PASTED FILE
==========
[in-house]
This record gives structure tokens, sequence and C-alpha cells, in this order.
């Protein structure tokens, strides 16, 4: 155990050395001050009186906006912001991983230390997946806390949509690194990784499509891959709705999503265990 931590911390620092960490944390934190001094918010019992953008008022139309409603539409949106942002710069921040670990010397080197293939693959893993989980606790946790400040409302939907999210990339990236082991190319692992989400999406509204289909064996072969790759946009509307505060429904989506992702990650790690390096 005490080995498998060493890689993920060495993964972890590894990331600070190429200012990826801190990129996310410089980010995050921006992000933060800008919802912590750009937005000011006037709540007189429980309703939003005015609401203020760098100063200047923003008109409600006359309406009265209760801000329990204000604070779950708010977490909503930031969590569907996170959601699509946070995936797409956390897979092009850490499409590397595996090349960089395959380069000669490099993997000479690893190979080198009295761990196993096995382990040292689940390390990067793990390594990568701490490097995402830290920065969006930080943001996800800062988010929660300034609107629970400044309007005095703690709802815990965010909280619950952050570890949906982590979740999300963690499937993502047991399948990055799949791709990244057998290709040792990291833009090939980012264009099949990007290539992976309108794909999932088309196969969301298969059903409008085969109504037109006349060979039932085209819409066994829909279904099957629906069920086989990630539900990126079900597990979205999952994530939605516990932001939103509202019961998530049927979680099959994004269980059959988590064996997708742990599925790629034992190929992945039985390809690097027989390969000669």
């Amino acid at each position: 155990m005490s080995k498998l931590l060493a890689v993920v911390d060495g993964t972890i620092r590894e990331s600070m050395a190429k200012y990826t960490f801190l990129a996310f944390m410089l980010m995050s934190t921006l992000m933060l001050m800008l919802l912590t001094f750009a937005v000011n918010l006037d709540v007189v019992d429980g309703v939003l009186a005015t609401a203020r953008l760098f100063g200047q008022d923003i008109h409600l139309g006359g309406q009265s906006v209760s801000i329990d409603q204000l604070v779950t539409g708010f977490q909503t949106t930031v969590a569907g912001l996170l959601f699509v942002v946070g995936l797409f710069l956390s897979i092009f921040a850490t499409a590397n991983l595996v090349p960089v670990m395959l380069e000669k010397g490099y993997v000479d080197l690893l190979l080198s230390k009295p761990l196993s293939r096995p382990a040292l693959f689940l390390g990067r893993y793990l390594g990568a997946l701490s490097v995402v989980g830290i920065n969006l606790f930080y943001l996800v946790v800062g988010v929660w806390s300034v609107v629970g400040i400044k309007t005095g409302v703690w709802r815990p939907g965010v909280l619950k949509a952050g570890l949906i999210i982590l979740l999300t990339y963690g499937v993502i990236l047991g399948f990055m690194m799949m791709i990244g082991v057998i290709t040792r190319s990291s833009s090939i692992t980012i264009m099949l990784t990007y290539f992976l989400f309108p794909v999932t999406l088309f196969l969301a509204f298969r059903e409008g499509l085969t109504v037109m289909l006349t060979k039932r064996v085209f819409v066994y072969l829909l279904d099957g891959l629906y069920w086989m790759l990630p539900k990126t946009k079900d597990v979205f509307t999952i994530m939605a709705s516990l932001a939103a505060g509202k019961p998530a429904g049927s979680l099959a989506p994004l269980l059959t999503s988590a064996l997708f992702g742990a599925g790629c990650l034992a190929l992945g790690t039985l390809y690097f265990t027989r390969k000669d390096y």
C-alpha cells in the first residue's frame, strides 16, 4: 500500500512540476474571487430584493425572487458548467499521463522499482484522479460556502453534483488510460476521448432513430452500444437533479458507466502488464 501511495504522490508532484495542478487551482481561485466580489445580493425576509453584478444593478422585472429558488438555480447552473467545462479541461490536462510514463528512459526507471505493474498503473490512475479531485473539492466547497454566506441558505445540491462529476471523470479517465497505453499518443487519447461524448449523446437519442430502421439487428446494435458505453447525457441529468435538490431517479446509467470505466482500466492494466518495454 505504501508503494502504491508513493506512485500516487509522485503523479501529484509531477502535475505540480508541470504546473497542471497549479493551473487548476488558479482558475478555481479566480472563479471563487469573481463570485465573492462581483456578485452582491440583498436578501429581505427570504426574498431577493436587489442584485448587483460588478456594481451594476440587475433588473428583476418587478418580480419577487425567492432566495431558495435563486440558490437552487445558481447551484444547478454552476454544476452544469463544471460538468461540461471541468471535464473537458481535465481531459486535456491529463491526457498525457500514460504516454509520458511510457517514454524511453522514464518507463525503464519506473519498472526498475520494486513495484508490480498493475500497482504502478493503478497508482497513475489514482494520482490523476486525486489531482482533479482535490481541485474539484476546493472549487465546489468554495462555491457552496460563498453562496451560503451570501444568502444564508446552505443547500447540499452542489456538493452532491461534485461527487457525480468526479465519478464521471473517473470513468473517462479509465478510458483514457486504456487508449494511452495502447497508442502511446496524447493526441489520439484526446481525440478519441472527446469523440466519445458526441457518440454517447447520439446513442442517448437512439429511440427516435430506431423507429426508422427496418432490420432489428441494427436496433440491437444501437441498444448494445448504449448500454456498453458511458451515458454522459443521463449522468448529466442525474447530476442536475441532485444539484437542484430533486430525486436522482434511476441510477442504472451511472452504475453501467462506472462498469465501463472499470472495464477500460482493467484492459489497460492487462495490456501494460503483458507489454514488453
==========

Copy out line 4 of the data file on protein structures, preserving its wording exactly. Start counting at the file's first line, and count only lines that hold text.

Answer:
């Amino acid at each position: 155990m005490s080995k498998l931590l060493a890689v993920v911390d060495g993964t972890i620092r590894e990331s600070m050395a190429k200012y990826t960490f801190l990129a996310f944390m410089l980010m995050s934190t921006l992000m933060l001050m800008l919802l912590t001094f750009a937005v000011n918010l006037d709540v007189v019992d429980g309703v939003l009186a005015t609401a203020r953008l760098f100063g200047q008022d923003i008109h409600l139309g006359g309406q009265s906006v209760s801000i329990d409603q204000l604070v779950t539409g708010f977490q909503t949106t930031v969590a569907g912001l996170l959601f699509v942002v946070g995936l797409f710069l956390s897979i092009f921040a850490t499409a590397n991983l595996v090349p960089v670990m395959l380069e000669k010397g490099y993997v000479d080197l690893l190979l080198s230390k009295p761990l196993s293939r096995p382990a040292l693959f689940l390390g990067r893993y793990l390594g990568a997946l701490s490097v995402v989980g830290i920065n969006l606790f930080y943001l996800v946790v800062g988010v929660w806390s300034v609107v629970g400040i400044k309007t005095g409302v703690w709802r815990p939907g965010v909280l619950k949509a952050g570890l949906i999210i982590l979740l999300t990339y963690g499937v993502i990236l047991g399948f990055m690194m799949m791709i990244g082991v057998i290709t040792r190319s990291s833009s090939i692992t980012i264009m099949l990784t990007y290539f992976l989400f309108p794909v999932t999406l088309f196969l969301a509204f298969r059903e409008g499509l085969t109504v037109m289909l006349t060979k039932r064996v085209f819409v066994y072969l829909l279904d099957g891959l629906y069920w086989m790759l990630p539900k990126t946009k079900d597990v979205f509307t999952i994530m939605a709705s516990l932001a939103a505060g509202k019961p998530a429904g049927s979680l099959a989506p994004l269980l059959t999503s988590a064996l997708f992702g742990a599925g790629c990650l034992a190929l992945g790690t039985l390809y690097f265990t027989r390969k000669d390096y």